6. Subcompact that debuted in 1975 CHEVETTE
The Chevrolet Chevette first rolled off the production lines in 1975, destined to become one of the last rear-wheel drive subcompacts built anywhere in the world (other than the VW Beetle, with its rear-mounted engine). The Chevette was the best-selling small car in the US in 1979 and 1980.

8. Winged University of Miami mascot IBIS
The ibis is a wading bird that was revered in ancient Egypt. "Ibis" is an interesting word grammatically speaking. You can have one "ibis" or two "ibises", and then again one has a flock of "ibis". And if you want to go with the classical plural, instead of two "ibises" you would have two "ibides"!

The ibis is a native marsh bird in Florida, and so was adopted as the official mascot for the University of Miami in 1926. These days, the mascot is embodied in the lifesize character called Sebastian the Ibis.

9. Writer who said "What I cannot love, I overlook" NIN
Anaïs Nin was a French author, famous for her journals that she wrote for over sixty years from the age of 11 right up to her death. Nin also wrote highly regarded erotica and cited D. H. Lawrence as someone from whom she drew inspiration. Nin was married to banker and artist Hugh Parker Guiler in 1923. Decades later in 1955, Nin married former actor Rupert Pole, even though she was still married to Guiler. Nin and Pole had their marriage annulled in 1966, but just for legal reasons, and they continued to live together as husband and wife until Nin passed away in 1977.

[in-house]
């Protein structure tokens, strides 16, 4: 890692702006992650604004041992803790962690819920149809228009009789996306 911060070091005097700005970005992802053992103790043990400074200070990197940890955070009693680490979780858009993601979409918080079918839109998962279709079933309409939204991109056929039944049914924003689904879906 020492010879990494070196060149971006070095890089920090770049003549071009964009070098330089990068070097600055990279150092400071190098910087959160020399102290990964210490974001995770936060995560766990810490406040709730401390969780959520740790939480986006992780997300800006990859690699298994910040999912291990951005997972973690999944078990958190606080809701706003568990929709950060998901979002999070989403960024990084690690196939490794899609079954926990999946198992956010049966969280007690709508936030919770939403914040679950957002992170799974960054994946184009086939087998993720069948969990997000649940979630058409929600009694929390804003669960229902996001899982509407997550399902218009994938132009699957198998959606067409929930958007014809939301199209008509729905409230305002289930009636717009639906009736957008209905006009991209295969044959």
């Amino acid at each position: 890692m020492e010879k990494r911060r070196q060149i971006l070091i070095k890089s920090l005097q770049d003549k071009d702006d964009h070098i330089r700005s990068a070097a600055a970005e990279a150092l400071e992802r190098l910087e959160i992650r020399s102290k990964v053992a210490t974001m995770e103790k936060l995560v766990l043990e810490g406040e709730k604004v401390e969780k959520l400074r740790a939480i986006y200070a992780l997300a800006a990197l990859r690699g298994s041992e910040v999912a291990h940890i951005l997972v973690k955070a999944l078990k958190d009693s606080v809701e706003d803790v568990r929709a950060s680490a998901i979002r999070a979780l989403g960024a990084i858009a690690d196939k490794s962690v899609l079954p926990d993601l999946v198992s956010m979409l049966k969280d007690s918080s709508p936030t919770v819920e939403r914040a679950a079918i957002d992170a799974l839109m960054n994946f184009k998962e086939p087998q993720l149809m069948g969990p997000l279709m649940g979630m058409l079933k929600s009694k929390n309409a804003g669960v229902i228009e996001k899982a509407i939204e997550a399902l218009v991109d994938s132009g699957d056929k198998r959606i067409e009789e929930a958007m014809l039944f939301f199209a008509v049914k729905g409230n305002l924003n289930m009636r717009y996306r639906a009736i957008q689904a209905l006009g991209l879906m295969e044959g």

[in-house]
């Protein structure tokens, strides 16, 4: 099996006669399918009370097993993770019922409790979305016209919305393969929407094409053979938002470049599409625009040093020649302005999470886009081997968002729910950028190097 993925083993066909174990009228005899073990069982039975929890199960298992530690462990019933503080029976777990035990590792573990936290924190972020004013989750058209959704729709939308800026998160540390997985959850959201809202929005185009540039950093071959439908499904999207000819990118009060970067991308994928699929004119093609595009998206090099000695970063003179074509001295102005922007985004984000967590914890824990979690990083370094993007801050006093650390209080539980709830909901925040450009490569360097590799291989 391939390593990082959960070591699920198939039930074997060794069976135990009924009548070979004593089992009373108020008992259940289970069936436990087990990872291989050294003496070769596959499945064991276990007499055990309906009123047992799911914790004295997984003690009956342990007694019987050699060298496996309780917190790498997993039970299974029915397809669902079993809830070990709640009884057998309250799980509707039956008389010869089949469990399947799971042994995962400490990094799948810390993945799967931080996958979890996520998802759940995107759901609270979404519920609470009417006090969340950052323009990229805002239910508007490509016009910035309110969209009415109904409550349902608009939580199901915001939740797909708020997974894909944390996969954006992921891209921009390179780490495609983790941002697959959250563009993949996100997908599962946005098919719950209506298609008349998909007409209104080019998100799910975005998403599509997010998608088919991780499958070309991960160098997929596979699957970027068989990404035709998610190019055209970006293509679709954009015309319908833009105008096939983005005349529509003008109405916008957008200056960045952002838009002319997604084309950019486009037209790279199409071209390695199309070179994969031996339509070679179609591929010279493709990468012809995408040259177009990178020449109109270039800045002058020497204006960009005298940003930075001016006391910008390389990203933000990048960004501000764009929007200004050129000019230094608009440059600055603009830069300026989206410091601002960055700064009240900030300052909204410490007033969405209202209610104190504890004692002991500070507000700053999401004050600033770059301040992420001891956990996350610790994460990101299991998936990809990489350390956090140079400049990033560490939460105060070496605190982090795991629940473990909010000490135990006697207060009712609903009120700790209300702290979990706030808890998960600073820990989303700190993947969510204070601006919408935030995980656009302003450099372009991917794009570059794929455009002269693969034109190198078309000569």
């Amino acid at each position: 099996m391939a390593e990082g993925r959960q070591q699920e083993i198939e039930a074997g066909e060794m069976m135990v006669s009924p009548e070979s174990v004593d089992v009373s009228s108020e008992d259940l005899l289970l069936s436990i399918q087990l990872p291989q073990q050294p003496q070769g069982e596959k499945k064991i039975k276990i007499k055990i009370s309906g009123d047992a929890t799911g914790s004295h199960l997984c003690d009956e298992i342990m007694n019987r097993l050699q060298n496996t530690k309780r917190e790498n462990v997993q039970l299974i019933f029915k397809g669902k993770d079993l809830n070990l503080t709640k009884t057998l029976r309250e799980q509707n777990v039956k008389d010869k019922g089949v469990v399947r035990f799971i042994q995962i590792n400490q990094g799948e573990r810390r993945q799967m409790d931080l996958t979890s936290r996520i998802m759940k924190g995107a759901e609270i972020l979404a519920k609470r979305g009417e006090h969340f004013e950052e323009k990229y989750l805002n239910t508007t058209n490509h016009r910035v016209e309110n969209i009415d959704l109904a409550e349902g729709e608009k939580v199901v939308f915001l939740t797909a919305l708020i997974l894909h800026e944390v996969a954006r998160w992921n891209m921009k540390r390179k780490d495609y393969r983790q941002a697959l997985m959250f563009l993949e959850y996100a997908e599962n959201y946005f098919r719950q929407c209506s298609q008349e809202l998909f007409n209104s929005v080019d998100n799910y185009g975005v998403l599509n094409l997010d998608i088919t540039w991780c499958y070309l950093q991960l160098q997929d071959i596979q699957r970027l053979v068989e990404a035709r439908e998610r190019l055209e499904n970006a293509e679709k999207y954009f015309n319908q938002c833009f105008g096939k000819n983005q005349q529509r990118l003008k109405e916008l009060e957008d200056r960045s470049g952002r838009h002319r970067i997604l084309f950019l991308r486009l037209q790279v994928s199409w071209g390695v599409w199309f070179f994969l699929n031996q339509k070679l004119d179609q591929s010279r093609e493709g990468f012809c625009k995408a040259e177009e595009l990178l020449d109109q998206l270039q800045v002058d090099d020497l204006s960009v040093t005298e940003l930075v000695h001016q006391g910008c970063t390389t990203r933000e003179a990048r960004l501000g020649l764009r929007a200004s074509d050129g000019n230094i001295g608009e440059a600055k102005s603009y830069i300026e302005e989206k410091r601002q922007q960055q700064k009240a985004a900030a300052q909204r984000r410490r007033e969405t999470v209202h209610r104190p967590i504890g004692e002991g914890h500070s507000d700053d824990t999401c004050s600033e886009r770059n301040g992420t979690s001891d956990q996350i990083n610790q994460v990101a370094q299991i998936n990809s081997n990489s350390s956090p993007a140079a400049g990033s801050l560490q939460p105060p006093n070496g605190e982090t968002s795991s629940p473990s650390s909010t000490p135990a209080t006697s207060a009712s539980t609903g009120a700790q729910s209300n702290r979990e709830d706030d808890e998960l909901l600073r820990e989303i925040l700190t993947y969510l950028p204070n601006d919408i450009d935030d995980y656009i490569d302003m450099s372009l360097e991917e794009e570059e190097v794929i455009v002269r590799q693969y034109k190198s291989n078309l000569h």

11. With 33-Across, Saturn or Mercury site USED CAR
Saturn was a brand of car introduced by General Motors in 1985 in response to the success of Japanese imports in North America. Saturn cars were built by a subsidiary of the company that operated relatively independently, with its own assembly plant in Tennessee and its own retailer network.

“Mercury” is a marque used by the Ford Motor Company. The brand was introduced by Edsel Ford, son of Henry, in 1938. Mercury was intended to be a line of vehicles more luxurious than the Ford line of cars yet more affordable vehicles in the Lincoln series.

12. Asian aluminum exporter TAJIKISTAN
The Republic of Tajikistan is a former Soviet Socialist Republic that lies north of Afghanistan and east of China. Most of the country’s people speak Persian and belong to the Tajik ethnic group. Tajikistan is landlocked, with 90% of the republic covered by mountains.